By comparison, this even-more-mechanized wish-granting ruling sees the efreet on its turn take a standard action to use on another creature its spell-like ability grant up to three wishes (to nongenies only). However, that other creature will typically get a chance to use that supernatural ability wish prior to the efreet's escape. (With its locked-in caster level of 12 for its spell-like ability plane shift, a typical efreet can't ever take the feat Quicken Spell-like Ability (plane shift) (MM 304), for example.) This makes, for 1 round, the efreeti that granted the wishes immediately subject to the wishes that the creature makes, and, as many adventurers know, one round is all it takes for an encounter's tide to turn. Nonetheless, after the creature to whom the wishes have been granted takes her turn, the efreet can do whatever it wants on its own turn… including trying to just straight-up murder the wisher. (After all, this is D&D—that kind of stuff should happen to level 1 commoners who don't wish for the right stuff.)

What this DM would do

Unless the DM wants to roleplay the intricacies of extraplanar contract law—and I certainly won't yuck the yum of any who do—, I highly recommend the second option. Compared to the first option, this second option is just so much easier on the DM, the players, the adventurers, and even the efreet. It requires no mental gymnastics, no adjustments to the setting, and no significant house rules, nor must the DM write—and have his efreet slavishly obey!—a 10-volume set of The Etiquette of Wishes. If the DM just wants to have the PCs during an adventure encounter a darn efreeti, option 2's the way to go, and it's how I'd roll. Using option two also makes answering the questions much easier.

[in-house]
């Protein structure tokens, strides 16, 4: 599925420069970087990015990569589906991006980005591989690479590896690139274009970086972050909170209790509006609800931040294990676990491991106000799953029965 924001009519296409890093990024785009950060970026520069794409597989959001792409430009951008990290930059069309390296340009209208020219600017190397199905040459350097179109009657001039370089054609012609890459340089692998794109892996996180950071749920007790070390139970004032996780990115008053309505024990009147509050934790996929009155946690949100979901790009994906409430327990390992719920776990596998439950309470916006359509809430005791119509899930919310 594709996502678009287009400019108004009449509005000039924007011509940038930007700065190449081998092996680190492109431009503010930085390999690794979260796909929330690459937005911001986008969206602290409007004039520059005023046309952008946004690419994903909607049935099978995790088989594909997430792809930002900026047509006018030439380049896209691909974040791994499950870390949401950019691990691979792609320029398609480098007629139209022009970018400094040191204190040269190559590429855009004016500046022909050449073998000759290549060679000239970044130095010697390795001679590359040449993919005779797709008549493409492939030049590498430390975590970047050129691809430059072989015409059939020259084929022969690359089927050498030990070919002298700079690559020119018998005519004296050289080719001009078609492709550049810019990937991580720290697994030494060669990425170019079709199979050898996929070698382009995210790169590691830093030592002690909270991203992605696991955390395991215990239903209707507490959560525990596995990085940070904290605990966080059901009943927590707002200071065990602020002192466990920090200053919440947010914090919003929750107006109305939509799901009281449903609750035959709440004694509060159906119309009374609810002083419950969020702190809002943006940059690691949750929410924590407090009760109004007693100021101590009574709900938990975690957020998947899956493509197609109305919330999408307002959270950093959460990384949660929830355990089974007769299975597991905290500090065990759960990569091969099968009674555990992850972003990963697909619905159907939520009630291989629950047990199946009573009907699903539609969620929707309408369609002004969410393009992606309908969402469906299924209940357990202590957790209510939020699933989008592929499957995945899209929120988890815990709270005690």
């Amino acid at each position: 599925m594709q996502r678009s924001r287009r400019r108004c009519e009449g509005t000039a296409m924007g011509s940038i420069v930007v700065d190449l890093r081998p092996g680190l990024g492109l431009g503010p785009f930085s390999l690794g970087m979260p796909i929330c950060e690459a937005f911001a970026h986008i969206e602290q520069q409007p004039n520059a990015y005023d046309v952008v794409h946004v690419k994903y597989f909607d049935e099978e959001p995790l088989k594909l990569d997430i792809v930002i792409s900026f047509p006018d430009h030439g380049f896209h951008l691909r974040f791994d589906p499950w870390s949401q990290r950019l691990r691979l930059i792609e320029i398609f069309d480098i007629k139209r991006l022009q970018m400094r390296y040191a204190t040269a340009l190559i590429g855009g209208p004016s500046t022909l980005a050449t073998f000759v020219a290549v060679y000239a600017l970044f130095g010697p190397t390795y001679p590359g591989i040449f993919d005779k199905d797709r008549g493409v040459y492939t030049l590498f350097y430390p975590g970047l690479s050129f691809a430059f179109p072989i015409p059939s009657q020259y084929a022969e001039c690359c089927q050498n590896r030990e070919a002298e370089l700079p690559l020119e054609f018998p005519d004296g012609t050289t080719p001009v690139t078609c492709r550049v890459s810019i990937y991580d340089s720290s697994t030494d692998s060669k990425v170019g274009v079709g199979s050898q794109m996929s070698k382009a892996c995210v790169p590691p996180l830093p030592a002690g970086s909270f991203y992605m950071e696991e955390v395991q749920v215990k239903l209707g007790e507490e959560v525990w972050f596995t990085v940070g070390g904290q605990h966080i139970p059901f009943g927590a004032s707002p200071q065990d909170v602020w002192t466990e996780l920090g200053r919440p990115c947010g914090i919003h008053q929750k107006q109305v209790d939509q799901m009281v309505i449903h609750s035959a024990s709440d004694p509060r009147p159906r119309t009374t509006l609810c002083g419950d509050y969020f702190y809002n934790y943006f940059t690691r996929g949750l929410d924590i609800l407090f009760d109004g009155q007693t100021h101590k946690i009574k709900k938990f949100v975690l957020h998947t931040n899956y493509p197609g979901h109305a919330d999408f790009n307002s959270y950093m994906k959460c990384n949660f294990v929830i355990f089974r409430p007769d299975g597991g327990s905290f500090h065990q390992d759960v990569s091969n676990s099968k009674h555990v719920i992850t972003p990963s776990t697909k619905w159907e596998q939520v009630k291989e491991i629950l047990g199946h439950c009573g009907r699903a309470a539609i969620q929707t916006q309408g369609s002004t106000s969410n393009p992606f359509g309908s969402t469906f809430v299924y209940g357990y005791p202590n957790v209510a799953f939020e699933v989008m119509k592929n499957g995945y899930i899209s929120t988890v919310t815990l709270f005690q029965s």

• Can an efreeti convince a nongenie to whom it has granted one or more wishes to make wishes on the efreeti's behalf?

    Probably… if the efreeti is very careful. This DM would have an efreeti who granted the wishes actually grant the wisher the spell-like ability wish, and an efreeti who somehow mind controlled a subject—perhaps the lucky efreeti's treasure includes a rod of rulership (Dungeon Master's Guide 236) (60,000 gp; 4 lbs.) or similar magic item—could command the subject to take a standard action to activate its special ability wish and make it on the efreeti's behalf. More likely is the efreeti convincing the wisher to use the wish on the efreeti's behalf via deception, a tack somewhat facilitated by the efreeti's spell-like and supernatural abilities. However, an efreeti is typically shockingly bad at impersonation and usually has no way of knowing, for example, how an adventurer's dead mother looked in life, and improper wish phrasing—like instead of the wisher wishing that you were free from your prison the wisher wishes that his mother were free from her prison—is liable to have grave and unforeseen consequences.

    Combined, this sadly makes threats of violence likely the safest way for efreet to attempt to use their abilities to grant wishes that will, in turn, be used for their own benefit.

  • Can a granter opt not to fulfill a wish after the wisher makes it?

    As detailed above, this DM would say no. As this DM would rule that a creature that's granted one or more wishes itself gains an equal number of iterations of one-use supernatural wish abilities, what the wisher then does with those wishes is beyond the granter's control. However, this DM can imagine a immeasurably long con by a conspiracy of otherwise adversarial wish-granting creatures to deceive the universe into thinking this is not the case and that, instead, wish-granters do have some control a granted wish's outcome, but that's more a campaign issue than a mechanical one.

    This makes it risky for a lone creature to go around granting wishes, by the way. Like most magical effects where the user makes decisions about the results, there's no indication what will happen if the wish is finished before the wish is finished. (Also, this DM picked these to be specifically supernatural abilities deliberately so they're pretty hard to interrupt anyway.) An efreeti that strikes a bargain with a nongenie that then grants that nongenie wishes must trust the wisher not to renege… or get it in writing.